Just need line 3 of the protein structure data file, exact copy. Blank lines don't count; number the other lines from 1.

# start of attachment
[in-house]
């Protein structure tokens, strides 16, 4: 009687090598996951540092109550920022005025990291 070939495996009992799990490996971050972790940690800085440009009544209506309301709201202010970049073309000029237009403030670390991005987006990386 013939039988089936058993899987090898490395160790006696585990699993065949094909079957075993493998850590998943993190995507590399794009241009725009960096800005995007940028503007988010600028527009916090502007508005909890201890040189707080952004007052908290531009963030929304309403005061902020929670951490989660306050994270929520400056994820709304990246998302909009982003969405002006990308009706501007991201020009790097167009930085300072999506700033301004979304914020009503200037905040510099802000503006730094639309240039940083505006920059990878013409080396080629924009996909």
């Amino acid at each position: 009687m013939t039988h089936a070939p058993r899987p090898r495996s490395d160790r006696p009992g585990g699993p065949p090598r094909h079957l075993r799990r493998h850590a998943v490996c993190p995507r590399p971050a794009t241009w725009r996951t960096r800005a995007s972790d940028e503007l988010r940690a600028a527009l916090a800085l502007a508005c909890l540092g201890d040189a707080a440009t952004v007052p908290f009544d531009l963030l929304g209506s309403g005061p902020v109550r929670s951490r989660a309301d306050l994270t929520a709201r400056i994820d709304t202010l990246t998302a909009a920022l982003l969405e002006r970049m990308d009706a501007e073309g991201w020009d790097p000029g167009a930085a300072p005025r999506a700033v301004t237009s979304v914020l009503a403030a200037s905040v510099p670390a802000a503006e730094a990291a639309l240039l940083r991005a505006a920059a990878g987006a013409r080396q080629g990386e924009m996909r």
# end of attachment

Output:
């Amino acid at each position: 009687m013939t039988h089936a070939p058993r899987p090898r495996s490395d160790r006696p009992g585990g699993p065949p090598r094909h079957l075993r799990r493998h850590a998943v490996c993190p995507r590399p971050a794009t241009w725009r996951t960096r800005a995007s972790d940028e503007l988010r940690a600028a527009l916090a800085l502007a508005c909890l540092g201890d040189a707080a440009t952004v007052p908290f009544d531009l963030l929304g209506s309403g005061p902020v109550r929670s951490r989660a309301d306050l994270t929520a709201r400056i994820d709304t202010l990246t998302a909009a920022l982003l969405e002006r970049m990308d009706a501007e073309g991201w020009d790097p000029g167009a930085a300072p005025r999506a700033v301004t237009s979304v914020l009503a403030a200037s905040v510099p670390a802000a503006e730094a990291a639309l240039l940083r991005a505006a920059a990878g987006a013409r080396q080629g990386e924009m996909r």